Frankenfoods is a term developed by consumer groups questioning the health and safety of genetically modified plants or GMO. The US Food and Drug Administration has just lifted an earlier ban on commercialization of the first genetically modified food, Salmon. This is the first time ever permission to sell GMO animals for human consumption in the US has been allowed. It should raise alarm bells not only in the USA.
On March 8, the FDA, responsible for food safety, lifted an earlier ban on sale of GMO salmon by the Massachusetts biotech company, AquaBounty. Until now the company had been prevented from importing its GMO eggs to its salmon tanks in Indiana.
The reason given by the FDA for now removing the ban is not reassuring. They state that a new regulation labeling disclosure that a food is “bioengineered” gives consumers enough information to make an informed choice. For most people, even if the small print is readable, bioengineered may not be understood as a euphemism for controversial genetic manipulation.
The company, which was prevented in 2015 to sell its genetically altered salmon pending resolution of labeling court cases, has patented a method to modify Atlantic salmon with DNA from other fish species to create a sterile Atlantic salmon female that grows up to twice as fast. The process genetically modifies farmed Atlantic salmon with a growth-hormone gene from the Chinook salmon and a piece of DNA from the ocean pout. The corporate driver seems to be cutting costs, not health or safety. The company plans to send its GMO salmon eggs from its facility in Canada to its Indiana growing tanks where it would take around 18 months to reach 10 pounds.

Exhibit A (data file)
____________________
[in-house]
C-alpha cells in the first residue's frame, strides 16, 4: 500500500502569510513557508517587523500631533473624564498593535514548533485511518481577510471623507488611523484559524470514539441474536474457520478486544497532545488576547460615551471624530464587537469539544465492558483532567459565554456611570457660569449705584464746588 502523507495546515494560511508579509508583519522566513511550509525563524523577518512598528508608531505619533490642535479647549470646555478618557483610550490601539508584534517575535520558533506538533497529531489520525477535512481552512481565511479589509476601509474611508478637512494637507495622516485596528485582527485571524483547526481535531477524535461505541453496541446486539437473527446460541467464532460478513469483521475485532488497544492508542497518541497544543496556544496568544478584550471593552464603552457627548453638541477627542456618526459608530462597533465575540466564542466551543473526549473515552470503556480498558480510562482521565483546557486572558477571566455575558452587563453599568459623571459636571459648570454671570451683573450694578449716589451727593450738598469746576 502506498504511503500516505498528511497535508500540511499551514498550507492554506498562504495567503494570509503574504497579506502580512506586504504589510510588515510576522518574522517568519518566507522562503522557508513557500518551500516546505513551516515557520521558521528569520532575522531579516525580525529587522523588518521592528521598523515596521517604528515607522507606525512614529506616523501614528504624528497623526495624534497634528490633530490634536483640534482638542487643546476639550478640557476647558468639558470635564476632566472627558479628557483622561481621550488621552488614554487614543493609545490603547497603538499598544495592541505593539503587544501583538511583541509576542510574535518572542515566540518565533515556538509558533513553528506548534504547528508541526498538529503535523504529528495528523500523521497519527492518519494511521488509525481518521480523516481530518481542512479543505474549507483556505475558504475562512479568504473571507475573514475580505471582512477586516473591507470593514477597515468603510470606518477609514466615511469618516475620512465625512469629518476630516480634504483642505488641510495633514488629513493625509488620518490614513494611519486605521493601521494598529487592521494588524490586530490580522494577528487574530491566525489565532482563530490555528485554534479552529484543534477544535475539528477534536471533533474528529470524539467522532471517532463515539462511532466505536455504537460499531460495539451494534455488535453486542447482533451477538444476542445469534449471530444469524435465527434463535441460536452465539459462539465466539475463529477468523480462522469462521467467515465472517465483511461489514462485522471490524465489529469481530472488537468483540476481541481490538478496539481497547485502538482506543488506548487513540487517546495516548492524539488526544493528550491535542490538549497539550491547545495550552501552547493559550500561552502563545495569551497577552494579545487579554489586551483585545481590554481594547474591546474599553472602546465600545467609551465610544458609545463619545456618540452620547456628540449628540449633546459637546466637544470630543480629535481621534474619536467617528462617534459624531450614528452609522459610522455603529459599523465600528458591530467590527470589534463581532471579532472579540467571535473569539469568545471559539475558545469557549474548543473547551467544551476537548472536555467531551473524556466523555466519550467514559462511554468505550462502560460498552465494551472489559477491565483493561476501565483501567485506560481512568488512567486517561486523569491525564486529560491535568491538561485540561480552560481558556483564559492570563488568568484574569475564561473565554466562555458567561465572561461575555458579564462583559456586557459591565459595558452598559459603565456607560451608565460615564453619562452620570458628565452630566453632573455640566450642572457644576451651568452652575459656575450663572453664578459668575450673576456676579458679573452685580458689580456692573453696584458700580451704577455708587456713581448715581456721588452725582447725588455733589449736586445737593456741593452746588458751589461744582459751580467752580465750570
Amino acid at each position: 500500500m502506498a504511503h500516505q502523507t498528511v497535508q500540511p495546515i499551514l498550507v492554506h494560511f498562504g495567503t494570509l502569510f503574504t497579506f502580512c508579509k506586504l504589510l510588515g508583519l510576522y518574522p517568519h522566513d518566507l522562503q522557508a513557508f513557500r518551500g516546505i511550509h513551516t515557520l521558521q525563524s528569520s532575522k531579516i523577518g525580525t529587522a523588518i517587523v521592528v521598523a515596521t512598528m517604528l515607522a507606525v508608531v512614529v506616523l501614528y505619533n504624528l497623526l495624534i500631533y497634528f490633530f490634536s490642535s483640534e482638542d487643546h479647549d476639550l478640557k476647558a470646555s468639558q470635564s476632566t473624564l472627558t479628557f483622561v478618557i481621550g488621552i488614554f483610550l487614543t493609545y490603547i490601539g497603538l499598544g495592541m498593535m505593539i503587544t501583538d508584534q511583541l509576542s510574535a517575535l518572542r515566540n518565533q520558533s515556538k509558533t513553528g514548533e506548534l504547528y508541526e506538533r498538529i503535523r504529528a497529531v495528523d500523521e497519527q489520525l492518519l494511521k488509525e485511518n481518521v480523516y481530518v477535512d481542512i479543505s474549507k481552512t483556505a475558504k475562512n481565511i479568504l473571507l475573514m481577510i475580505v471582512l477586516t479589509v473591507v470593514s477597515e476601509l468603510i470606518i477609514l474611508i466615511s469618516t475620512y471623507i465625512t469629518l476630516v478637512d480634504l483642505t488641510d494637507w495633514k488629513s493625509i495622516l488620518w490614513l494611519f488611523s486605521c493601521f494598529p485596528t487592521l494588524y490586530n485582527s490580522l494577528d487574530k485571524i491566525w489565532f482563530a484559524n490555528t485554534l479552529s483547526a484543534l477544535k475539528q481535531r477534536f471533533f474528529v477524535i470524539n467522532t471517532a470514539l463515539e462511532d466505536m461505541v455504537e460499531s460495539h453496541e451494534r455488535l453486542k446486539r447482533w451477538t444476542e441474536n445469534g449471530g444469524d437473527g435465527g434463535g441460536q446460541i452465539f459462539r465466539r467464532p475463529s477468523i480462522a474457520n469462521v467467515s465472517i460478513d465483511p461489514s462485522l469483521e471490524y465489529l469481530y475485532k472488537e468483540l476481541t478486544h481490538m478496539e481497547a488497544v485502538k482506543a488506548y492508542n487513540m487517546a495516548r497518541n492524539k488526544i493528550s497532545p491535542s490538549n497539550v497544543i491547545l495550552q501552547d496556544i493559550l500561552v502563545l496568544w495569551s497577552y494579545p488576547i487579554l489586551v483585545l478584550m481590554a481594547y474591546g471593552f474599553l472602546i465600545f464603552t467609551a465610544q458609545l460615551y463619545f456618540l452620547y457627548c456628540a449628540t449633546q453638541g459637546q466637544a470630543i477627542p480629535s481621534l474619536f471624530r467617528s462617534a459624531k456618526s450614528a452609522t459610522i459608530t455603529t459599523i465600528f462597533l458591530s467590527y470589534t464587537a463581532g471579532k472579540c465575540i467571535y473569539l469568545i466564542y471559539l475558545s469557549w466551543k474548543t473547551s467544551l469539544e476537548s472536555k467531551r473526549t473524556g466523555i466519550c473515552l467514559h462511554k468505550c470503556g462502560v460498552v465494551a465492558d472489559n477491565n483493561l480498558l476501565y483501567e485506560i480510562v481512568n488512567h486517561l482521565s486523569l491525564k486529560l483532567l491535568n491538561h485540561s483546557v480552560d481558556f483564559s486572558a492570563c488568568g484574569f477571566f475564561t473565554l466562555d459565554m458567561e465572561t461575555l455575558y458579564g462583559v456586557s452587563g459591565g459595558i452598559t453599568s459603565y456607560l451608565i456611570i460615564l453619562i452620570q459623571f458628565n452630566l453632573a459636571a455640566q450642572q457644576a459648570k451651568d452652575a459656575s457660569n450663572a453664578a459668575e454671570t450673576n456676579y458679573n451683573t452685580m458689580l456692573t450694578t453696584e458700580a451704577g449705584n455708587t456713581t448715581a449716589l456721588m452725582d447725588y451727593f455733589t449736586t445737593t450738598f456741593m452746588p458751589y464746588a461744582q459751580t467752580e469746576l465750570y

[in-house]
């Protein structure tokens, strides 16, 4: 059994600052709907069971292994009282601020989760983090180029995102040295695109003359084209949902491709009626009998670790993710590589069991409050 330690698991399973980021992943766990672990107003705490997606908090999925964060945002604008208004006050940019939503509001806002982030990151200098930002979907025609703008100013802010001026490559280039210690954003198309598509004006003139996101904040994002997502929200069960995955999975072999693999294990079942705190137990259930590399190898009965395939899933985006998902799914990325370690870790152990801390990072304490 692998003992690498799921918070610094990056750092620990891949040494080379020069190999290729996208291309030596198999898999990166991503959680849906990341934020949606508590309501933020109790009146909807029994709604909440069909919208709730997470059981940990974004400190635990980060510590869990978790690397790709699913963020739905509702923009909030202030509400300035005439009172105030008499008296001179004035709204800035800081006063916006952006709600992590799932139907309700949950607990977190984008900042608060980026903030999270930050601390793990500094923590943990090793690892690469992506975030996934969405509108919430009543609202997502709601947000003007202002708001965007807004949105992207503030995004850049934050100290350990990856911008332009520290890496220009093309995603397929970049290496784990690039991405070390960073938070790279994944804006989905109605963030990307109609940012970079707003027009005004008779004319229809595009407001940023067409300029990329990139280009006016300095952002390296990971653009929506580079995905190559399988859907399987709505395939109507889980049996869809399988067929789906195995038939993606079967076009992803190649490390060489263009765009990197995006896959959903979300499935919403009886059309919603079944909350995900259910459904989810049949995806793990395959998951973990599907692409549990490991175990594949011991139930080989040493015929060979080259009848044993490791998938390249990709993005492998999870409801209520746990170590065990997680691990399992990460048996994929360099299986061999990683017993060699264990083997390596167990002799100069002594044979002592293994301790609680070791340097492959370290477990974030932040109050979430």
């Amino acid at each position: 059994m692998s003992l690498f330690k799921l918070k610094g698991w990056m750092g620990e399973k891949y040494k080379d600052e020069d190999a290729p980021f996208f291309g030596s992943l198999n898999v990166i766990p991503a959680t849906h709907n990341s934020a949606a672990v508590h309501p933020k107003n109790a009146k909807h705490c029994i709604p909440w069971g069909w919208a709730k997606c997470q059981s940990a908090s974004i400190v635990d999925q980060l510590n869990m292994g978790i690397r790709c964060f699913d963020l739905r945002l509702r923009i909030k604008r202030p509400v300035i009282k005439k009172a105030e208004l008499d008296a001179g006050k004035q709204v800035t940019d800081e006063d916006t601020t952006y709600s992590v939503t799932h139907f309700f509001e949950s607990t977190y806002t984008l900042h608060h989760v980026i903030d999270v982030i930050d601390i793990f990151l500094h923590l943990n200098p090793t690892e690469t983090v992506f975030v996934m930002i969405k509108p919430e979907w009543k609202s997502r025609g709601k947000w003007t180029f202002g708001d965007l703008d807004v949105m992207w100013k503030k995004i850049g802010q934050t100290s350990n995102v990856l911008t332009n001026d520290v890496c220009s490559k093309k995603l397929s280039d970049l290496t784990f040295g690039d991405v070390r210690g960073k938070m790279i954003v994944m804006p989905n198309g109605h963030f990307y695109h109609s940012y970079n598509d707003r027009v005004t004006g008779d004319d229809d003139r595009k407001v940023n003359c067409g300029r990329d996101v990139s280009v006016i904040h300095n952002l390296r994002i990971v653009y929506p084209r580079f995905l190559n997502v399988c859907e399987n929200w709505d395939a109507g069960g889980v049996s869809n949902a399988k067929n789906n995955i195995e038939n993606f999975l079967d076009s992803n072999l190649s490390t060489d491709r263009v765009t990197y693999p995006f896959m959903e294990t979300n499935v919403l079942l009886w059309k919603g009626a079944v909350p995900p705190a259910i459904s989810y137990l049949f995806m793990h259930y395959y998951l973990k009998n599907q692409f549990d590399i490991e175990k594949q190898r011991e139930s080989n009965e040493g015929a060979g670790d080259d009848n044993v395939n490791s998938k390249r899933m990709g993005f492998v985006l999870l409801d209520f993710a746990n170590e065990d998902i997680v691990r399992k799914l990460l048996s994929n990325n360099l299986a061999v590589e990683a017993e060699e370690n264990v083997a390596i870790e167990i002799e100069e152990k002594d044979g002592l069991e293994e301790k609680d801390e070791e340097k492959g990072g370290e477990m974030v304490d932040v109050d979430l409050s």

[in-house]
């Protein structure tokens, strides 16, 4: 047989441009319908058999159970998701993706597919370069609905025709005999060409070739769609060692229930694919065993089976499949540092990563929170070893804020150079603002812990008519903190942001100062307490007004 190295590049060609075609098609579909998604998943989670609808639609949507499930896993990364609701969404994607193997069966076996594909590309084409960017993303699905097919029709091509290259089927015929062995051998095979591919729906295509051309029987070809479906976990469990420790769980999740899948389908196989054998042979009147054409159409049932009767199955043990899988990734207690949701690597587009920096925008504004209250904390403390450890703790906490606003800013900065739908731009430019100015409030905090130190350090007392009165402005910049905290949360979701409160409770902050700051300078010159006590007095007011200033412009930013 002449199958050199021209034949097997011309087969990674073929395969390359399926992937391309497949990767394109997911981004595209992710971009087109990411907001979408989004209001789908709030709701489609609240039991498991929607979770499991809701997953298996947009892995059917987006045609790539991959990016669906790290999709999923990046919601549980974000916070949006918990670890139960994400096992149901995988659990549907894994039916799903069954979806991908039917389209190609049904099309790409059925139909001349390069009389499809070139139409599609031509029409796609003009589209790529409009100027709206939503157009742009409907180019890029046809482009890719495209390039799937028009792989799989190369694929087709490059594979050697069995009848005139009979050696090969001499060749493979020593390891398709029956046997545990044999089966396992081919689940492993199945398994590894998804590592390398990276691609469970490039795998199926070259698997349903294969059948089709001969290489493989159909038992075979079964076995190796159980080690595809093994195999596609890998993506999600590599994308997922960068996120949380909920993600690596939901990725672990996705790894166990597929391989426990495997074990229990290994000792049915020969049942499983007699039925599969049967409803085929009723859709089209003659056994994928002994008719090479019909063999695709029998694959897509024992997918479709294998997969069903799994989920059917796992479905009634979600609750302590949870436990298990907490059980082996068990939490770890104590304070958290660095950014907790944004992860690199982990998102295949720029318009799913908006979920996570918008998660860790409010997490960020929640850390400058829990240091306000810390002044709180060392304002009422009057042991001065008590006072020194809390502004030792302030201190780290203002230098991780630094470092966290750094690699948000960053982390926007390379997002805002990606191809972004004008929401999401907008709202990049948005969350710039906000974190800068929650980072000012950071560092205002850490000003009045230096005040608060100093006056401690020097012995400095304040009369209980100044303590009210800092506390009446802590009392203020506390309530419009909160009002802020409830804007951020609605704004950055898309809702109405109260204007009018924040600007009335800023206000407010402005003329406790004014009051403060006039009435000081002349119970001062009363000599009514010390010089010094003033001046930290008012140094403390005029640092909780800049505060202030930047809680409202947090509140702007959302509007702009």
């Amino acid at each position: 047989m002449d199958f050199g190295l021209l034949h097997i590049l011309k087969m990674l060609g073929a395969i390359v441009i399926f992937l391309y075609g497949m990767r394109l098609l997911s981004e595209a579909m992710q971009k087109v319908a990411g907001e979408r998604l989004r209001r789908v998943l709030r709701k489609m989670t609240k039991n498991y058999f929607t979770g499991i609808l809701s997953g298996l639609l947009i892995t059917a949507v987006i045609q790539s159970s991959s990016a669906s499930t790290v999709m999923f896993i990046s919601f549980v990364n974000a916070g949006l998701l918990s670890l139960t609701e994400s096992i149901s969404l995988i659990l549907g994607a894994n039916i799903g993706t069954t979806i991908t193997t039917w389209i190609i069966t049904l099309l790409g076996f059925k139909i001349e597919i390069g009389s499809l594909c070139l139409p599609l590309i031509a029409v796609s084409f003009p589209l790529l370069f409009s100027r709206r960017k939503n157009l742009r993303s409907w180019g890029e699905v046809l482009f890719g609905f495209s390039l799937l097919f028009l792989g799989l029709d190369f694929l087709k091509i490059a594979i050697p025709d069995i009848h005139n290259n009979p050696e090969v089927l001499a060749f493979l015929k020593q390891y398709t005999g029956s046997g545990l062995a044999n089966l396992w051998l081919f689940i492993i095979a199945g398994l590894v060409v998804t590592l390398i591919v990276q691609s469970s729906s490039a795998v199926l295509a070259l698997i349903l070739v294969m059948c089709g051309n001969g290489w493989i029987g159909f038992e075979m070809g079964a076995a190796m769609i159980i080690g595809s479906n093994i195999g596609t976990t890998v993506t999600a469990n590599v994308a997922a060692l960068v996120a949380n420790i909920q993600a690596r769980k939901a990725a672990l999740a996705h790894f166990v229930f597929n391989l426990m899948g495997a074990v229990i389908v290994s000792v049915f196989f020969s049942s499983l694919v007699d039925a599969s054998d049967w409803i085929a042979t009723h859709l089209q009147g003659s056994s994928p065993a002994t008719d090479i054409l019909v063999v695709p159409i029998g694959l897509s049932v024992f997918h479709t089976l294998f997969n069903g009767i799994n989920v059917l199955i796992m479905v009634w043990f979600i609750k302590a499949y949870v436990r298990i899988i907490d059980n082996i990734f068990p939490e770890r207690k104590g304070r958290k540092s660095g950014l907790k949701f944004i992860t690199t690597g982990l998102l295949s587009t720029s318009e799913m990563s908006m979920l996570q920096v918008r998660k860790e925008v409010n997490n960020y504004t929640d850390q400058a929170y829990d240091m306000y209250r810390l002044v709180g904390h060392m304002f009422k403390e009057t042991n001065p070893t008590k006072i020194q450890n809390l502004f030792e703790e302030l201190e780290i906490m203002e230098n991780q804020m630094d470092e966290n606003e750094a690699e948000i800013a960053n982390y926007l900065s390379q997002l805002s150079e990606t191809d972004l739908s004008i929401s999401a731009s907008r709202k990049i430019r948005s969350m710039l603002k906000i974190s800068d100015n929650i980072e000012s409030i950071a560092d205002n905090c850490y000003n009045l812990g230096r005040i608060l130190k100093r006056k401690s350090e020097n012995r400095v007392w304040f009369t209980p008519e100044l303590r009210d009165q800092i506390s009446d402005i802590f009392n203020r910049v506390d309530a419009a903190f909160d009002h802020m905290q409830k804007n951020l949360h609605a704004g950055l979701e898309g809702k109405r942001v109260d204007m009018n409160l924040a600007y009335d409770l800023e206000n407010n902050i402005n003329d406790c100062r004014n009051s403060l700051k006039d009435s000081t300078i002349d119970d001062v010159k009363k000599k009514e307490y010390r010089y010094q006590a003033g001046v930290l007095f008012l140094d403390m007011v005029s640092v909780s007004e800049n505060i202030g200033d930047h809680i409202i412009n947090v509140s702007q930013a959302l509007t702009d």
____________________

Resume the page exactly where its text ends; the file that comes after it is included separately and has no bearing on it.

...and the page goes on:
AquaBounty Technologies is majority-owned by Intrexon Corporation of Maryland, which also owns a company developing controversial gene-drive technology.
The FDA approval of GMO salmon from AquaBounty is being met with major protest from various interest groups. George Kimbrell, Legal Director at the Center for Food Safety, points out that the new labeling guidelines do not require the salmon to be clearly labeled “genetically modified.” As Kimbrell notes, “These guidelines… instead allow producers to use QR codes or 1-800 numbers for more information.” Good luck,